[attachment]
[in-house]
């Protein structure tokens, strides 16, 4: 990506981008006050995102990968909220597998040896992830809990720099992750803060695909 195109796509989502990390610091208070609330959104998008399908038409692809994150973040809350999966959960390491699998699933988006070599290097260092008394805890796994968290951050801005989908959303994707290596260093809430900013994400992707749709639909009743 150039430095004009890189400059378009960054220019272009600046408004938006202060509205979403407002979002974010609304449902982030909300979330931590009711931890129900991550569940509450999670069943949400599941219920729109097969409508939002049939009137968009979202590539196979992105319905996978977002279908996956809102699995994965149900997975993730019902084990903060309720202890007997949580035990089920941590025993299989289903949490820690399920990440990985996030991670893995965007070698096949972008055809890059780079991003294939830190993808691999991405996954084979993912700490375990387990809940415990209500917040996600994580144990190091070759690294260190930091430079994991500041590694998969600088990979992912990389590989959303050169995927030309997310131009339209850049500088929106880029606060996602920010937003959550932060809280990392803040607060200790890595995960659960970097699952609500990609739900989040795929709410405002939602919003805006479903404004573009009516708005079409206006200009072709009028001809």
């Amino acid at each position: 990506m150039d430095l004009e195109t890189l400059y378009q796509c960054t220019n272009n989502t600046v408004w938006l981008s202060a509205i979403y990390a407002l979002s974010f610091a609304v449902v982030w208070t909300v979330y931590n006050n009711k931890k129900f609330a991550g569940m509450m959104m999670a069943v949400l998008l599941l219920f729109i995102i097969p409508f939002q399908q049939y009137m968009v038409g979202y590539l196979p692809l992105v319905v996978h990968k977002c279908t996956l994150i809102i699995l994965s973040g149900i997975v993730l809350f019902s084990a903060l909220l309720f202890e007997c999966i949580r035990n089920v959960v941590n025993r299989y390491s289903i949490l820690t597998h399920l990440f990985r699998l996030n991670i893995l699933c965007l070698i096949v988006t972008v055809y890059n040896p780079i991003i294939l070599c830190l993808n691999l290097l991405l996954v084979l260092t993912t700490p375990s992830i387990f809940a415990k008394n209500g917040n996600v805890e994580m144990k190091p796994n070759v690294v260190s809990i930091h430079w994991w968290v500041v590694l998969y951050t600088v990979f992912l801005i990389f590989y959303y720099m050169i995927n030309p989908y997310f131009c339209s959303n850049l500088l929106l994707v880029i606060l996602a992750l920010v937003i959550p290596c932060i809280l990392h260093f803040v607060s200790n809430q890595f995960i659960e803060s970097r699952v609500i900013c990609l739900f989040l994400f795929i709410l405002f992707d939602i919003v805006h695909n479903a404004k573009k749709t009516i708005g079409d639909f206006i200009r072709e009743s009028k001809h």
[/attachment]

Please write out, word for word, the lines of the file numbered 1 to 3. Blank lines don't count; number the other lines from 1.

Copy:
[in-house]
């Protein structure tokens, strides 16, 4: 990506981008006050995102990968909220597998040896992830809990720099992750803060695909 195109796509989502990390610091208070609330959104998008399908038409692809994150973040809350999966959960390491699998699933988006070599290097260092008394805890796994968290951050801005989908959303994707290596260093809430900013994400992707749709639909009743 150039430095004009890189400059378009960054220019272009600046408004938006202060509205979403407002979002974010609304449902982030909300979330931590009711931890129900991550569940509450999670069943949400599941219920729109097969409508939002049939009137968009979202590539196979992105319905996978977002279908996956809102699995994965149900997975993730019902084990903060309720202890007997949580035990089920941590025993299989289903949490820690399920990440990985996030991670893995965007070698096949972008055809890059780079991003294939830190993808691999991405996954084979993912700490375990387990809940415990209500917040996600994580144990190091070759690294260190930091430079994991500041590694998969600088990979992912990389590989959303050169995927030309997310131009339209850049500088929106880029606060996602920010937003959550932060809280990392803040607060200790890595995960659960970097699952609500990609739900989040795929709410405002939602919003805006479903404004573009009516708005079409206006200009072709009028001809």
């Amino acid at each position: 990506m150039d430095l004009e195109t890189l400059y378009q796509c960054t220019n272009n989502t600046v408004w938006l981008s202060a509205i979403y990390a407002l979002s974010f610091a609304v449902v982030w208070t909300v979330y931590n006050n009711k931890k129900f609330a991550g569940m509450m959104m999670a069943v949400l998008l599941l219920f729109i995102i097969p409508f939002q399908q049939y009137m968009v038409g979202y590539l196979p692809l992105v319905v996978h990968k977002c279908t996956l994150i809102i699995l994965s973040g149900i997975v993730l809350f019902s084990a903060l909220l309720f202890e007997c999966i949580r035990n089920v959960v941590n025993r299989y390491s289903i949490l820690t597998h399920l990440f990985r699998l996030n991670i893995l699933c965007l070698i096949v988006t972008v055809y890059n040896p780079i991003i294939l070599c830190l993808n691999l290097l991405l996954v084979l260092t993912t700490p375990s992830i387990f809940a415990k008394n209500g917040n996600v805890e994580m144990k190091p796994n070759v690294v260190s809990i930091h430079w994991w968290v500041v590694l998969y951050t600088v990979f992912l801005i990389f590989y959303y720099m050169i995927n030309p989908y997310f131009c339209s959303n850049l500088l929106l994707v880029i606060l996602a992750l920010v937003i959550p290596c932060i809280l990392h260093f803040v607060s200790n809430q890595f995960i659960e803060s970097r699952v609500i900013c990609l739900f989040l994400f795929i709410l405002f992707d939602i919003v805006h695909n479903a404004k573009k749709t009516i708005g079409d639909f206006i200009r072709e009743s009028k001809h």